by Charity Silvers, CHEA Board Treasurer

Editor’s Note: Today’s blog is an excerpt from a speech Charity gave at one of her PSP’s parent meetings, as she was ending her homeschooling journey of 25 years, with her youngest’s graduation later that year.

Homeschooling communities are unique, unlike any other groups I have been in. During our 25 years of homeschooling we were involved in 5 different groups – some for just a year and others for much longer. Homeschoolers share unique joys and struggles, and only other homeschoolers can relate to our mutual experiences.

In Second Corinthians 1, Paul tells us that God comforts us so that we may be able to comfort others with the same comfort with which we ourselves have been comforted. I want to encourage each of you to reach others in your community, whether to offer help to others or to seek help if you are the one in need. 

There have been so many times I have seen fellow homeschoolers reaching out to others. While I could go on forever describing such situations, I will just highlight a few. I share them so you will have real life examples of how you can help others in your community and how you can also be helped, no matter what the need might be. 

Practical help can come in many forms. As Christians involved in a local body of believers, we are well familiar with providing meals and other assistance when an illness, birth, death, or other trials occur. The homeschooling communities we have been involved in have also stepped up to the plate many times to help in these ways. But as homeschoolers, some have gone so far as to help with the homeschooling of children from other families. And sometimes the infants and toddlers of families have been cared for by other moms to give a homeschooling mom a break or to allow her to deal with other situations in her life.

Another way that homeschoolers uniquely offer support to each other is by sharing curriculum. Whether it is simply giving a review on something that did or didn’t work or letting someone borrow or even outright have curriculum you are no longer using, this aspect of being part of a homeschool community has been invaluable to me. God has always provided for our curriculum needs, and many times it was through others who shared what they had.

A very special aspect of the homeschooling community is when other moms have come alongside me and helped me deal with difficult situations in our homeschooling and parenting. I will never forget the time when two of my friends, who are also sisters, helped us deal with two of our daughters who weren’t getting along together. If I recall things correctly, they took the girls to one of their homes where they were forced to learn to work together with their hands tied to the other. On a different day, they might have even had them wear one extra-large size t-shirt and go around all day having to do things together. I’m sure if you presented a problem, any kind of problem that you were having in your homeschool, that at least one mom in this room would have a good suggestion for resolving it.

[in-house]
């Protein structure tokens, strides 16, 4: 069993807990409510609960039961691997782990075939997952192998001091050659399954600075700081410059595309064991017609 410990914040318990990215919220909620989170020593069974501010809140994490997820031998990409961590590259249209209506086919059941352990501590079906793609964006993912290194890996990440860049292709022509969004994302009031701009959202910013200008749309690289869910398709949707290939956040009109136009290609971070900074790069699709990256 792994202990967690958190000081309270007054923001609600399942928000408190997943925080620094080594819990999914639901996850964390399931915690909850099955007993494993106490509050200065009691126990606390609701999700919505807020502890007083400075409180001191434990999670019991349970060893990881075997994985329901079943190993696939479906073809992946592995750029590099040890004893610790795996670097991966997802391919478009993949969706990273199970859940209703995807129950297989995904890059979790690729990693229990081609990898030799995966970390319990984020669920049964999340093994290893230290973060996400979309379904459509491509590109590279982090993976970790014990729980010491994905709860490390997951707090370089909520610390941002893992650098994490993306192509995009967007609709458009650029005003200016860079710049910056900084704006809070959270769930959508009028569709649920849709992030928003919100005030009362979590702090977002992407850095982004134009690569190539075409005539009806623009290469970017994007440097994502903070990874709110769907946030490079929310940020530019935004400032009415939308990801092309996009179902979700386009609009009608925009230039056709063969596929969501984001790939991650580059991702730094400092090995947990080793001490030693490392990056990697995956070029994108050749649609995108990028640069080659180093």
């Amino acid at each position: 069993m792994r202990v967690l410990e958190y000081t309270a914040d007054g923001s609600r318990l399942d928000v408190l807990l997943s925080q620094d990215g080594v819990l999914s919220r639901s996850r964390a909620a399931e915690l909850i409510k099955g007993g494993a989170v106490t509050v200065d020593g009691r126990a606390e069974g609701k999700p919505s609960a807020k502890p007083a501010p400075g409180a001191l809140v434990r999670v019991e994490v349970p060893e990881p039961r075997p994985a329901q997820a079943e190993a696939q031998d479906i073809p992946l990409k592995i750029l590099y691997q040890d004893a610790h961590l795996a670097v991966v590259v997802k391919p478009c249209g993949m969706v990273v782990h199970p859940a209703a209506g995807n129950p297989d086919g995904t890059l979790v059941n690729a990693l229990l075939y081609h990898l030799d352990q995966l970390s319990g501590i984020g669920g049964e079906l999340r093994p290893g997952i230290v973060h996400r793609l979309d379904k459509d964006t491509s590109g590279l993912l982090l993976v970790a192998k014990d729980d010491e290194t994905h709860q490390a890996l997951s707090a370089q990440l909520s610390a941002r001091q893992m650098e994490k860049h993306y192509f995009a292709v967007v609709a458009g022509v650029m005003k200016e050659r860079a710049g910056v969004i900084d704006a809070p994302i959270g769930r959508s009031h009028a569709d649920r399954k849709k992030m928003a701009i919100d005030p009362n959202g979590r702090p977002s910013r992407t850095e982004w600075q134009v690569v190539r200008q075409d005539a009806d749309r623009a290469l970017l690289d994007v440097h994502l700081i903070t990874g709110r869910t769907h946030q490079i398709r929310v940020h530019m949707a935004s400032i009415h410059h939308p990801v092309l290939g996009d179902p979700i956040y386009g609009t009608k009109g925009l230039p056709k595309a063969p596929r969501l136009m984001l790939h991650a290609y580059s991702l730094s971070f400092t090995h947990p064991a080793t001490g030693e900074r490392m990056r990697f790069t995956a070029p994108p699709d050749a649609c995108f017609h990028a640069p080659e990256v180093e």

While all that I have shared thus far describes very beneficial aspects of being in a homeschool community, the most valuable support that I have ever received from other homeschoolers is prayer. We have been part of prayer chains, both telephone and email ones, and about 10 years ago I got involved in a mom’s prayer group formatted after Moms In Touch. It was our homeschool version, called Bagels & Blessings. Up until a year or two ago I had still been meeting with several of these moms even though some of them were all done homeschooling. When we have common struggles of teaching our kids and being with them much of the day, it really unites our hearts so we can pray in one accord.

At different times I have reviewed the entries in the prayer journal I kept during those years, and it is amazing to see the way that God answered so many of our prayers: from seeing children grasp a subject, to having a true change in their attitude, from figuring out what curriculum to use, to seeing our children graduate, get married, and have children; God gets all the glory in how He has worked in our lives. I encourage you to find a prayer partner even if all you do is touch base over the phone before you get started with your school day several mornings a week. 

One final comment I want to make about the homeschool community is that I believe we’re all kindred spirits. As we go our separate ways as life leads us on and then later meet up again, it’s as if we are long-lost friends and just start the conversation where we last left it. I still keep in touch with homeschooling friends from years ago, either by email, on Facebook, or crossing paths around town. And I love it when I’m at Trader Joe’s and see one of the cashiers who homeschooled years ago. We spend a few minutes updating each other on our current lives now that we’re both grandmothers! 

If I had to do homeschooling over again, I would probably put more emphasis on relationships: relationships with each other within our own family, and then with those outside our family, and foremost our relationship with God. You can never put too much effort into relationships. 

I encourage you to be more proactive in our homeschool community. Reach out to those around you to meet their needs or to request help in getting your own needs met! 

Are you considering starting a homeschool community? Join us at CHEA’s Leadership Conference on July 13, 2023 at Calvary Chapel Downey where we will host a practicum to help you sort through all the things you need to consider. Registration is scheduled to open later this week.